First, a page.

Why Don’t We Listen More?

Listening to community members can make the difference between success and failure. Why do some church leaders fail to try it?

Joy Skjegstad, who consults with churches in the area of community ministry, finds that many churches prefer to skip the listening step and simply launch into a new community project. “It is faster to plan programming without it, because listening takes time—more time than just plotting out what is already in your head.”[1]

Church leaders also tell her they find it intimidating to meet people they do not know, especially when people in the community come from a different ethnic, cultural, socioeconomic, or religious backgrounds than church members.

Finally, Skjegstad suspects that some church leaders do not want new information to contradict their long-held assumptions. “Particularly for congregations that have enjoyed success and that are admired by others as leaders in ministry, community listening can be a humbling process. People in the community may tell you things you don’t want to hear.”[2]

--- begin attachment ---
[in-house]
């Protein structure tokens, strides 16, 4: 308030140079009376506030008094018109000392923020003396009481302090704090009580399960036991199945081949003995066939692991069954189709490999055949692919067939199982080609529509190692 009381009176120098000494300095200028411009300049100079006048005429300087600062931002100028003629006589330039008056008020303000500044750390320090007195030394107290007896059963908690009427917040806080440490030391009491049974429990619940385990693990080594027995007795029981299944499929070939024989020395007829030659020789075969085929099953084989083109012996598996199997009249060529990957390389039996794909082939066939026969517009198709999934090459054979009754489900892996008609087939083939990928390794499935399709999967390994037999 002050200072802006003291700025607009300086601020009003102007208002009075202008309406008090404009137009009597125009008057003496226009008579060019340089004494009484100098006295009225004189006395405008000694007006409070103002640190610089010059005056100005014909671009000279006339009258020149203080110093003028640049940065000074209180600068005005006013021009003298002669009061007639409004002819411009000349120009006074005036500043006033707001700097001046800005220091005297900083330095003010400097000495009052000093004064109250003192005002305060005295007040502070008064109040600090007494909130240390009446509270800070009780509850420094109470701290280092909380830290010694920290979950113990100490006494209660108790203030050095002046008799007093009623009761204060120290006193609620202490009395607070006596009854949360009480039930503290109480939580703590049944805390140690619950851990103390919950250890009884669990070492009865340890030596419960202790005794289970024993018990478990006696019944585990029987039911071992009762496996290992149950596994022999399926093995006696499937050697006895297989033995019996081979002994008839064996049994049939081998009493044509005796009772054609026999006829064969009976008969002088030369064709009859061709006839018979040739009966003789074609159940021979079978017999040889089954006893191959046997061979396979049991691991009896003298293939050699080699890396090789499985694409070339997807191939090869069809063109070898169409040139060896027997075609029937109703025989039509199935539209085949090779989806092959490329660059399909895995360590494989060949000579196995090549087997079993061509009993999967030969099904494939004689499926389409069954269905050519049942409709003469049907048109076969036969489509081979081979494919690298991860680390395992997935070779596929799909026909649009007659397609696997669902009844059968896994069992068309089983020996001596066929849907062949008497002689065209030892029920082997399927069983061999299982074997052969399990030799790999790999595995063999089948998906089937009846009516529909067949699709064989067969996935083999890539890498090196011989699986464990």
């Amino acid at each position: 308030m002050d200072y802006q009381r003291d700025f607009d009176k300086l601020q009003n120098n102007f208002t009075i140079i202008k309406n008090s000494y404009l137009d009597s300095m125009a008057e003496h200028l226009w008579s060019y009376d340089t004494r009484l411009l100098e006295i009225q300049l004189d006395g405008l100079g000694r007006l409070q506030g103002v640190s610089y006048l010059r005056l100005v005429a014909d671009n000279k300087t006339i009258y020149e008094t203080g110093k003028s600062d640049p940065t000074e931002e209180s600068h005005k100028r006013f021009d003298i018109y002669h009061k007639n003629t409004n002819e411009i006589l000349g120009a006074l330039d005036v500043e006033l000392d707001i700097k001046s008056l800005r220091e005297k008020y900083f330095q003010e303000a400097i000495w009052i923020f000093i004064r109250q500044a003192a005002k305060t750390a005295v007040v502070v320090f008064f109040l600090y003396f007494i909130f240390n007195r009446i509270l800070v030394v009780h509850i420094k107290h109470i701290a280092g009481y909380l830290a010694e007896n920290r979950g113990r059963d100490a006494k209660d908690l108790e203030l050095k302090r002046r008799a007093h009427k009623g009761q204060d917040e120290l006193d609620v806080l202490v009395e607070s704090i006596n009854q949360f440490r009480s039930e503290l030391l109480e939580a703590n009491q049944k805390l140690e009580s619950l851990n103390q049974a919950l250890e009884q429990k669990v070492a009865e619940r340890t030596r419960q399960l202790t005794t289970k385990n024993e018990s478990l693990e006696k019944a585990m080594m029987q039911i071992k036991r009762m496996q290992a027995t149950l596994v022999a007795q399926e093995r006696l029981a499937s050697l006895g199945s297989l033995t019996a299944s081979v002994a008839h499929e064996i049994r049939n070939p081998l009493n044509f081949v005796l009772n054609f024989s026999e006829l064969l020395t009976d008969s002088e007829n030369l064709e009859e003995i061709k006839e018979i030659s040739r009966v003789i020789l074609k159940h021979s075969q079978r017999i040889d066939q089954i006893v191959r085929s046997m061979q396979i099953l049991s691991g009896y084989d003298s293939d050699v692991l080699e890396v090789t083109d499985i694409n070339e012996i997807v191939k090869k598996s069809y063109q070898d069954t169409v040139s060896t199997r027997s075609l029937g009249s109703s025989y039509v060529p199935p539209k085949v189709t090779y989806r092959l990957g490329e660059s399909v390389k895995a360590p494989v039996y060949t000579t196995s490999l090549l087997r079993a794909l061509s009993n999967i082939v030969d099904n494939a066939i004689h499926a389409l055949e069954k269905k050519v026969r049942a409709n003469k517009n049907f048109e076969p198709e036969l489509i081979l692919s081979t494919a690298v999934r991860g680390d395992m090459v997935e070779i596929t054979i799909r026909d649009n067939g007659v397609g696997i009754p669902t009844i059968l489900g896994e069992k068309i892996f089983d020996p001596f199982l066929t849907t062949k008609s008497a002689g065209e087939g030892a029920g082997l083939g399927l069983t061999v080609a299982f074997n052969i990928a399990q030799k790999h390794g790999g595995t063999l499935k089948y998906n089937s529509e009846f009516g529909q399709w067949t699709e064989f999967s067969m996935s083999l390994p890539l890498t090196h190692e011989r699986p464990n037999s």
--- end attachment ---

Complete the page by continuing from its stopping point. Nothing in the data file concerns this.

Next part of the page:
[1] Joy F. Skjegstad, Seven Models for Community Ministry (Valley Forge, PA: Judson, 2013), 12.

[2] Skjegstad, Seven Models for Community Ministry, 13.

Image: Josh Braun, www.joshbraun.com


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